We have significant experience in acting for local governments, government departments and statutory authorities. Based on our in-depth understanding of public sector processes and the unique legislative and regulatory environment in which they exist, we are well versed in addressing the complex legal, commercial and political concerns of this sector.
We have been advising government departments and agencies and local government for many years. Our people understand the culture and dynamics of the public sector environment, and are adept at complying with rigorous reporting and other accountability requirements. We are also practised model litigants, and appreciate that the solution to a problem often requires a careful balance of policy, administrative and strategic imperatives.
Our team has expertise in the key areas of law relevant to the public sector, including:
- employment and industrial relations: awards and agreements, equal opportunity, sexual harassment and bullying issues, industrial disputes, employee discipline and termination disputes, occupational health and safety advice, policies and programs, restructuring, outsourcing and workplace change strategies
- administrative law: freedom of information, privacy, statutory interpretation, and protected disclosure laws
- property law: advice on all aspects of real property, including sales, acquisitions, leasing and subdivisions, as well as planning and environmental approvals, appeals and prosecutions, and construction contracts
- commercial law: tendering and commercial contracts, trade practices/consumer and competition, information technology, corporations law, commercial contracts, and taxation and duties
- project and finance: banking and finance, construction and project management, infrastructure, insurance and risk management, and joint ventures
- dispute resolution: arbitrations, mediations, conciliations and general litigation, personal injury litigation, construction and building disputes, royal commissions and inquiries
- compulsory acquisition: we can advise on the whole life cycle of a compulsory acquisition, from advising on the need for and obtaining certification by the Governor in Council, to the referral and favourable conclusion of a disputed matter in the Supreme Court.
Examples of some of our public sector clients include City of Ballarat; City of Greater Geelong; Coliban Water; Department of Premier and Cabinet; Melbourne Water; Metropolitan Ambulance Service; Museum Victoria; Note Printing Australia Limited (a subsidiary of the Reserve Bank of Australia); Port of Melbourne Corporation; Transport Accident Commission; Transport Ticketing Authority; Victorian Auditor-General’s Office; VicRoads, WorkSafe Victoria; Wyndham City Council. We also advise a number of tertiary institutions, including Swinburne University of Technology and Victoria University.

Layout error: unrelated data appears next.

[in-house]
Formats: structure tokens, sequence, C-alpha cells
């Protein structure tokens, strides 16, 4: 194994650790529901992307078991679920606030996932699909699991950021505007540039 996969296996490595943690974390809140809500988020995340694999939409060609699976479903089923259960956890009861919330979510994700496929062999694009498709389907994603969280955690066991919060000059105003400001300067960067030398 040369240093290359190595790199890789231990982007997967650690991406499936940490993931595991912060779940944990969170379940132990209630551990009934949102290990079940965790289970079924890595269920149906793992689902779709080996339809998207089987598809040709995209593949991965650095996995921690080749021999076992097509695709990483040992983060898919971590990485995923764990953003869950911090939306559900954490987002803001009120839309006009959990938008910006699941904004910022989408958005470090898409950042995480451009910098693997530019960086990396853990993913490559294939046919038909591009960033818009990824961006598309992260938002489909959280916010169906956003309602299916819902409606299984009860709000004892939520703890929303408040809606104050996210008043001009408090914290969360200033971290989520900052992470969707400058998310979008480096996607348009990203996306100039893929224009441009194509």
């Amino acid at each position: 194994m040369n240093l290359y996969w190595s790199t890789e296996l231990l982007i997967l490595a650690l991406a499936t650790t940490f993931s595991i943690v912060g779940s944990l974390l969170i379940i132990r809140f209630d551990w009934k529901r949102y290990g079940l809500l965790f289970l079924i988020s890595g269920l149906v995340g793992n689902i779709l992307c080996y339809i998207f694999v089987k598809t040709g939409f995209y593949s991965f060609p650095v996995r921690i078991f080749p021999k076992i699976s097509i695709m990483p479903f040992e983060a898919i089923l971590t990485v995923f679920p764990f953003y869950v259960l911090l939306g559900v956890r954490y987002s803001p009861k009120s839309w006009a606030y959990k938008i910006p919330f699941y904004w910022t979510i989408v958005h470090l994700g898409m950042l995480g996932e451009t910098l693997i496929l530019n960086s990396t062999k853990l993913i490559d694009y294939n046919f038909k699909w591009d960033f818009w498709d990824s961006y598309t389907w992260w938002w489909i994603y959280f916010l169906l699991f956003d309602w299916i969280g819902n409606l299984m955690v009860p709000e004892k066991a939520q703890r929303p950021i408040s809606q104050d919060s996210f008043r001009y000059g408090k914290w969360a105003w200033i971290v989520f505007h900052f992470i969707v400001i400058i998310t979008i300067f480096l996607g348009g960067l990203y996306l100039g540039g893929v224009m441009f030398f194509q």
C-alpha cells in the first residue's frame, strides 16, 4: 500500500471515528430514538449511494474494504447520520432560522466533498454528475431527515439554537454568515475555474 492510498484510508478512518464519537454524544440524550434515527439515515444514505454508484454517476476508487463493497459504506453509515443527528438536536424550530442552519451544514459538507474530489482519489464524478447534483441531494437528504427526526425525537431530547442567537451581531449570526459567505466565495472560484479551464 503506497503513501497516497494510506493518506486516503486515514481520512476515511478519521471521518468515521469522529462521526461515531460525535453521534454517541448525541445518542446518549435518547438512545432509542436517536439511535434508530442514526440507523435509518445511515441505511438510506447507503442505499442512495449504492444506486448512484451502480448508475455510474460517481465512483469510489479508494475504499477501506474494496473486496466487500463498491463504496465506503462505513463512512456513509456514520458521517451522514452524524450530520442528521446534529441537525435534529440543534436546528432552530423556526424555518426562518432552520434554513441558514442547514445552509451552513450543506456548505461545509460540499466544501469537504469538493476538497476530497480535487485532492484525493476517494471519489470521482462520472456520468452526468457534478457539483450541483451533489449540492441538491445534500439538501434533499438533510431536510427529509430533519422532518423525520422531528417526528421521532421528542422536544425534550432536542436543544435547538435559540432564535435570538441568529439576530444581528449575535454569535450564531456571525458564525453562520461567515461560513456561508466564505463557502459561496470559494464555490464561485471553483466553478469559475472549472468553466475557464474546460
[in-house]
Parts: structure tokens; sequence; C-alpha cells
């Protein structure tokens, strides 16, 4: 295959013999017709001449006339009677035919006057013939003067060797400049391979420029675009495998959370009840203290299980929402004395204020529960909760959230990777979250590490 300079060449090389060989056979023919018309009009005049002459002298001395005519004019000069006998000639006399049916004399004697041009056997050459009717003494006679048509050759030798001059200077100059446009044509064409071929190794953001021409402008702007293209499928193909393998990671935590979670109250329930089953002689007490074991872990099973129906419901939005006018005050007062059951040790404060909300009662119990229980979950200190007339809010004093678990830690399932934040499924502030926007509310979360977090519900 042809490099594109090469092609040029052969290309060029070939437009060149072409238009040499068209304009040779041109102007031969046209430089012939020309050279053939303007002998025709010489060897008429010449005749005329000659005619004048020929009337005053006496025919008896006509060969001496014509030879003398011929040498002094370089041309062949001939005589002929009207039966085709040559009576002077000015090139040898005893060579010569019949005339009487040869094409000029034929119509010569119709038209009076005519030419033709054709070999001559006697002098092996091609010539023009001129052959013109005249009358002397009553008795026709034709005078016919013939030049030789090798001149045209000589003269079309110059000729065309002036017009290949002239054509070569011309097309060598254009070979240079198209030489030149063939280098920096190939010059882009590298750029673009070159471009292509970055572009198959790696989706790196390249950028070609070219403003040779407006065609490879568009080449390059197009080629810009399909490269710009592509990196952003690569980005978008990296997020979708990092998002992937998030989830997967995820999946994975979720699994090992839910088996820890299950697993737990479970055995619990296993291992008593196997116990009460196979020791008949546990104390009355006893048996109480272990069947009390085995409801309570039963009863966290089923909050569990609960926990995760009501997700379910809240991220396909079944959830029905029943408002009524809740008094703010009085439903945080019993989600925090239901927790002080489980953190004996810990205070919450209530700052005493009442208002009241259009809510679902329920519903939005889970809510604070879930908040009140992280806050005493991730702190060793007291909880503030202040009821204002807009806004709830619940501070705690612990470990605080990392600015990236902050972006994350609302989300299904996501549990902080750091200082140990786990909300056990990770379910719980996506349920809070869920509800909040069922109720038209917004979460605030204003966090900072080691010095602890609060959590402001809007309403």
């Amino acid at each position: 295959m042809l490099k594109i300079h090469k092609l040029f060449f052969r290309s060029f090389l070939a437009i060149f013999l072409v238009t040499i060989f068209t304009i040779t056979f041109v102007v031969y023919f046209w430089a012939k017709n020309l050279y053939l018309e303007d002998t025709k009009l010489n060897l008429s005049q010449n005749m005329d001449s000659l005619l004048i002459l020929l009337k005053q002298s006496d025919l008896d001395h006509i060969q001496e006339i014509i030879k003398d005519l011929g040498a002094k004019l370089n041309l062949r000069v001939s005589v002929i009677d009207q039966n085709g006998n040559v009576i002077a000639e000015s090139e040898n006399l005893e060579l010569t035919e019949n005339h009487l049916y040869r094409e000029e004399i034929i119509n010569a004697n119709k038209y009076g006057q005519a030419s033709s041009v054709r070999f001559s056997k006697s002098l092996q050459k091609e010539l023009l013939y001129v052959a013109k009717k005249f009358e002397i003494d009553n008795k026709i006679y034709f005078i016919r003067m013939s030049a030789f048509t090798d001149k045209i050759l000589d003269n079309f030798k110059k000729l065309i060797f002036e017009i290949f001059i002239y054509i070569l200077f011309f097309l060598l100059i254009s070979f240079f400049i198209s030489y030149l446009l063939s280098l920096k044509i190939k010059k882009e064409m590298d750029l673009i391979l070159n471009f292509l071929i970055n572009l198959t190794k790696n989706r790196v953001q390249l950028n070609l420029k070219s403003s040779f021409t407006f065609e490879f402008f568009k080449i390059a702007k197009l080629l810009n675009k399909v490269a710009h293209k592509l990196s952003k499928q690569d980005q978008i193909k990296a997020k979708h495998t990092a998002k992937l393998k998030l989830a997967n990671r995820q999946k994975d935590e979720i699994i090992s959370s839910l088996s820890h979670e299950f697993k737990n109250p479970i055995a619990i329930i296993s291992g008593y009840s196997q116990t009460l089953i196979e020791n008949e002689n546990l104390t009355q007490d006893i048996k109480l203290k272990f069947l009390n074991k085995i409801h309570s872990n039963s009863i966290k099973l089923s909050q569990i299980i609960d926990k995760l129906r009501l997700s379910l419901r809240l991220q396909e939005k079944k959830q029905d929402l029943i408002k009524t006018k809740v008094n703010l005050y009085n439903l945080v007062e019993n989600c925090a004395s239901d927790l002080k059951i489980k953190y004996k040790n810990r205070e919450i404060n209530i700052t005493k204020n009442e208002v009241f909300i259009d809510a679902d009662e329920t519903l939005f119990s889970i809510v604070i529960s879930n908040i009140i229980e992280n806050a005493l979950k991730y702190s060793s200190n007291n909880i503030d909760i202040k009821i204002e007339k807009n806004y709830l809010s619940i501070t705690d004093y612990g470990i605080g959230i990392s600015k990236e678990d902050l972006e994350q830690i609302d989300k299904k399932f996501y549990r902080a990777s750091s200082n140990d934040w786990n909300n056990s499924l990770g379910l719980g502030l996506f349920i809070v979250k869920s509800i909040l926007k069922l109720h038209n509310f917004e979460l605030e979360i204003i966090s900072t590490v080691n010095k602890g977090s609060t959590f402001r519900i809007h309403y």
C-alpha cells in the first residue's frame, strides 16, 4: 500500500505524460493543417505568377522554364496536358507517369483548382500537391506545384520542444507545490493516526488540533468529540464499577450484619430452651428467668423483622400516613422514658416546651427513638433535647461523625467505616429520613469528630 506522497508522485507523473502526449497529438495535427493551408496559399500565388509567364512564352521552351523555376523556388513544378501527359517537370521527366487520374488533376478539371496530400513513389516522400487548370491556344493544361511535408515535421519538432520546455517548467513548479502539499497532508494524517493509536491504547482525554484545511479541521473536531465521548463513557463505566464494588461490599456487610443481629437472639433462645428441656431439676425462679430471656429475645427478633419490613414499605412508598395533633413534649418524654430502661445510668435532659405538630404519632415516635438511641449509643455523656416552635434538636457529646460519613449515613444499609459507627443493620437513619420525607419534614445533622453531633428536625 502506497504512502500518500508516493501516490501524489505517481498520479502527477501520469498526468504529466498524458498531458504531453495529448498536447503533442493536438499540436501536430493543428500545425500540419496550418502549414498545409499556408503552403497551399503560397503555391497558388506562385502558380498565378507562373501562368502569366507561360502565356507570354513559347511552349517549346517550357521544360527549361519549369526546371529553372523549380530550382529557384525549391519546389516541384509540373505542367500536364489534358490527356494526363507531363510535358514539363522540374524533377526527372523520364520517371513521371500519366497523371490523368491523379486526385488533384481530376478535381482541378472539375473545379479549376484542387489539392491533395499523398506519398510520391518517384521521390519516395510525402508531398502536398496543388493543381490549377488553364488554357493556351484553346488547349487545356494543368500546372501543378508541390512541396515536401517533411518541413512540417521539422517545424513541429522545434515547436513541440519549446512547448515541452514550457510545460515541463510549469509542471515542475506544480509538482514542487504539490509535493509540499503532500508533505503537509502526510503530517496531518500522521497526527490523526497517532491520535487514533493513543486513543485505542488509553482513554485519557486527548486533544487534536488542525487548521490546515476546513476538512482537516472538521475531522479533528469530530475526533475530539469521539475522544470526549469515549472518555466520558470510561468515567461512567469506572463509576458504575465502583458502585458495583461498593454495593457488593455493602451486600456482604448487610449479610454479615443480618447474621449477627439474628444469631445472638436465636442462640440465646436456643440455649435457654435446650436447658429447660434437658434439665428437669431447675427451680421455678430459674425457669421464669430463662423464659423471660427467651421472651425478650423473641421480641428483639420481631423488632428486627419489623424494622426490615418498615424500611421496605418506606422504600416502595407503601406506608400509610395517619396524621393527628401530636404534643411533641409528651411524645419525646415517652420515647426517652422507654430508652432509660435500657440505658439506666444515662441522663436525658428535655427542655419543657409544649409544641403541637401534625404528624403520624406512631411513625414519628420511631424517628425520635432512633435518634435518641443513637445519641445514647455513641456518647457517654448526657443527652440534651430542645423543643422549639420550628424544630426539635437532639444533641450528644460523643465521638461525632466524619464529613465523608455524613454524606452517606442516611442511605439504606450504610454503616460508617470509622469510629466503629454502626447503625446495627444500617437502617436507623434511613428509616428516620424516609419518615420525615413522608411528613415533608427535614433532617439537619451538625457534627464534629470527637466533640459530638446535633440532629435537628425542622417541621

Employment & Workplace Relations| 10 Feb 2021
New WHS guidance material on preventing workplace sexual harassment and workplace violence and aggression released
In response to recommendation 35 of the Australian Human Rights Commission’s Respect@Work: Sexual Harassment National Inquiry Report 2020 and the #metoo movement, Safe Work Australia has released in-depth work health and safety (WHS) guidance to help persons undertaking a business or undertaking (PCBUs) to manage the risks of sexual harassment and violence and aggression occurring in the workplace.
Thinking| 17 Dec 2020
As we come to the end of a year like no other and look forward to the holidays, we farewell the year with a bumper edition of Public Law.
Turnaround & Corporate Renewal| 18 Nov 2020
While most of our attention this year has been focused on the COVID-19 situation, the trade difficulties that have been unfolding between Australia and our leading importer, China, have escalated.
Employment & Workplace Relations| 06 Nov 2020
A number of significant changes have been made to the Privacy Act 1988 (Cth) since 2000, including the extension of the Act into the private sector in 2001 and the introduction of the Australian Privacy Principles in 2014. But how effective were those changes?